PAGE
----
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Home » Term Paper – Format, Examples and Writing Guide

Term Paper – Format, Examples and Writing Guide

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Definition:

Term paper is a type of academic writing assignment that is typically assigned to students at the end of a semester or term. It is usually a research-based paper that is meant to demonstrate the student’s understanding of a particular topic, as well as their ability to analyze and synthesize information from various sources.

Term papers are usually longer than other types of academic writing assignments and can range anywhere from 5 to 20 pages or more, depending on the level of study and the specific requirements of the assignment. They often require extensive research and the use of a variety of sources, including books, articles, and other academic publications.

Term Paper Format

The format of a term paper may vary depending on the specific requirements of your professor or institution. However, a typical term paper usually consists of the following sections:

  • Title page: This should include the title of your paper, your name, the course name and number, your instructor’s name, and the date.
  • Abstract : This is a brief summary of your paper, usually no more than 250 words. It should provide an overview of your topic, the research question or hypothesis, your methodology, and your main findings or conclusions.
  • Introduction : This section should introduce your topic and provide background information on the subject. You should also state your research question or hypothesis and explain the importance of your research.
  • Literature review : This section should review the existing literature on your topic. You should summarize the key findings and arguments made by other scholars and identify any gaps in the literature that your research aims to address.
  • Methodology: This section should describe the methods you used to collect and analyze your data. You should explain your research design, sampling strategy, data collection methods, and data analysis techniques.
  • Results : This section should present your findings. You can use tables, graphs, and charts to illustrate your data.
  • Discussion : This section should interpret your findings and explain what they mean in relation to your research question or hypothesis. You should also discuss any limitations of your study and suggest areas for future research.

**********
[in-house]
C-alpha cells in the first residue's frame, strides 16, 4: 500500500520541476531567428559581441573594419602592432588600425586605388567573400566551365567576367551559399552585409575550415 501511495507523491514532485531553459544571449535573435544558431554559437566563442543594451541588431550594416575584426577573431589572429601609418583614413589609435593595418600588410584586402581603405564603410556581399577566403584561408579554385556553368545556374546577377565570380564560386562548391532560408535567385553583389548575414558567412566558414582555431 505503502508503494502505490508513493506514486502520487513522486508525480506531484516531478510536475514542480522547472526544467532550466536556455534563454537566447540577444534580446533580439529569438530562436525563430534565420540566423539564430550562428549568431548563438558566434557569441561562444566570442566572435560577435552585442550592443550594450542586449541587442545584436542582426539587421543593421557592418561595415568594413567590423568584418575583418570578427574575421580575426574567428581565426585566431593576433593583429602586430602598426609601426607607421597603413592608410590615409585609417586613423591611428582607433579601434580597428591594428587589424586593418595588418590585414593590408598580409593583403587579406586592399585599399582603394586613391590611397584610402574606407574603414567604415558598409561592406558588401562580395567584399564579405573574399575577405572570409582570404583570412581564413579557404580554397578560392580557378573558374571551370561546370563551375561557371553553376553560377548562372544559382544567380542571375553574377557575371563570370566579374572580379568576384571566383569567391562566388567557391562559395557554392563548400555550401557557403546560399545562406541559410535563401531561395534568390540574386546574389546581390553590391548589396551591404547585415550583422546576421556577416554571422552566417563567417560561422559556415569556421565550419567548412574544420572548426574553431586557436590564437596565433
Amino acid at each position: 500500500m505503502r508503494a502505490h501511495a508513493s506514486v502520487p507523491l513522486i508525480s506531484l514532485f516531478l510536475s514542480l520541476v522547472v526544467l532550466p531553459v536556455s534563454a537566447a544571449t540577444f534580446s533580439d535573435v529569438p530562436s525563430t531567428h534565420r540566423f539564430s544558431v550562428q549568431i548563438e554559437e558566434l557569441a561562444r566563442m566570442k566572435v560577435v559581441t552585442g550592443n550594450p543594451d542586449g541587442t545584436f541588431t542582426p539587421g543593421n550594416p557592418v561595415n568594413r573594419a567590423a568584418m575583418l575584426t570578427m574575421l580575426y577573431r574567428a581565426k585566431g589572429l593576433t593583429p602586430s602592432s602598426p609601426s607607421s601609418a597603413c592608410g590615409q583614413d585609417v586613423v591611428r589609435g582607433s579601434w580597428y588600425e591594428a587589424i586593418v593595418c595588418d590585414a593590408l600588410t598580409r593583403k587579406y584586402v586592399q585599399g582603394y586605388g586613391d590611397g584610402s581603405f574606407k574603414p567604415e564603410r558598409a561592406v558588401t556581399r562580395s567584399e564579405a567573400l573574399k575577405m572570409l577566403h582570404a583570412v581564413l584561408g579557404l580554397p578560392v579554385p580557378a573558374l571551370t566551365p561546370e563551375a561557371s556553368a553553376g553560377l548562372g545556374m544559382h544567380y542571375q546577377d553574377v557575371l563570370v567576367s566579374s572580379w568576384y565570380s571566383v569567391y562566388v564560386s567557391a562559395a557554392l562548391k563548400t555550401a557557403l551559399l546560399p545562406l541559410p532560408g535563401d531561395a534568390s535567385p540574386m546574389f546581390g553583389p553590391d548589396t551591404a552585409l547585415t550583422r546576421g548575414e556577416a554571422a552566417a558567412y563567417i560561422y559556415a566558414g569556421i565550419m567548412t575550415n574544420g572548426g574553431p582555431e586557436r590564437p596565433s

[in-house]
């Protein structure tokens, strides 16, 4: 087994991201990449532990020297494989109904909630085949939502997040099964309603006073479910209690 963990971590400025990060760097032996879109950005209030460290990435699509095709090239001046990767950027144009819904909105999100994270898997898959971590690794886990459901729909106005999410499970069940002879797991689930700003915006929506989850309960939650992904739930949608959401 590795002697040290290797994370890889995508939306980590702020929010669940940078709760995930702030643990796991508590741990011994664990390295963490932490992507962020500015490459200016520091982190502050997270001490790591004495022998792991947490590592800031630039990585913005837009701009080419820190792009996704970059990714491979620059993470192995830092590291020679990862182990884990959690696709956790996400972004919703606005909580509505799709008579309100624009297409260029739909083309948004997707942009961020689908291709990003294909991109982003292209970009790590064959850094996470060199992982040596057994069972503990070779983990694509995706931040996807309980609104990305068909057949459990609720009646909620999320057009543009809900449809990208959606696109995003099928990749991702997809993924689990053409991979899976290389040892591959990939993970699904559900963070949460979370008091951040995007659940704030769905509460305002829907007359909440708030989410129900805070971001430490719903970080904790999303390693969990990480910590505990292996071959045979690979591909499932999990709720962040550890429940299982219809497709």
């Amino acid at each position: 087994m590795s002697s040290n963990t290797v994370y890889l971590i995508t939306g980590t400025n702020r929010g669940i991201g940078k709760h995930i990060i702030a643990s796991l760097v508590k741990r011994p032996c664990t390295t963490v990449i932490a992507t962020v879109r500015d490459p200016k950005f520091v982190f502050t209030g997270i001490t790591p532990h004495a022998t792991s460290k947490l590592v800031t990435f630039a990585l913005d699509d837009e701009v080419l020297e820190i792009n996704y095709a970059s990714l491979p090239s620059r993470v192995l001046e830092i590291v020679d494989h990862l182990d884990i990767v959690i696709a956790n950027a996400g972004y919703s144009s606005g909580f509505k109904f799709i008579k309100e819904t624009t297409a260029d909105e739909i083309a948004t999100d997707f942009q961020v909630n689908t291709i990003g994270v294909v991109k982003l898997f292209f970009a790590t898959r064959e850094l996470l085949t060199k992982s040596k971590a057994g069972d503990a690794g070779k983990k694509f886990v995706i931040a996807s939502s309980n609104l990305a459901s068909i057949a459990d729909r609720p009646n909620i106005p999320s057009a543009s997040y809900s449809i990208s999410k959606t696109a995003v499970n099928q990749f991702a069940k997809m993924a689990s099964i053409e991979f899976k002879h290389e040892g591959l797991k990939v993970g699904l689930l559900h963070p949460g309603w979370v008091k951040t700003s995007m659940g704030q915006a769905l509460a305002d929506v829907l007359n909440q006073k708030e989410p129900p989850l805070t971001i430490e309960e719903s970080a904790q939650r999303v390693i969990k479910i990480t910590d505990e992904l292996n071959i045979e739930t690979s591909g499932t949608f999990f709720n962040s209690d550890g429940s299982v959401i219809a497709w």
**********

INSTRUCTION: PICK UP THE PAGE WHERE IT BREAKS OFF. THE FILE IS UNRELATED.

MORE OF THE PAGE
• Conclusion : This section should summarize your main findings and conclusions. You should also restate the importance of your research and its implications for the field.
  • References : This section should list all the sources you cited in your paper using a specific citation style (e.g., APA, MLA, Chicago).
  • Appendices : This section should include any additional materials that are relevant to your study but not essential to your main argument (e.g., survey questions, interview transcripts).

Structure of Term Paper

Here’s an example structure for a term paper:

I. Introduction

A. Background information on the topic

B. Thesis statement

II. Literature Review

A. Overview of current literature on the topic

B. Discussion of key themes and findings from literature

C. Identification of gaps in current literature

III. Methodology

A. Description of research design

B. Discussion of data collection methods

C. Explanation of data analysis techniques

IV. Results

A. Presentation of findings

B. Analysis and interpretation of results

C. Comparison of results with previous studies

V. Discussion

A. Summary of key findings

B. Explanation of how results address the research questions

C. Implications of results for the field

VI. Conclusion

A. Recap of key points

B. Significance of findings

C. Future directions for research

VII. References

A. List of sources cited in the paper

How to Write Term Paper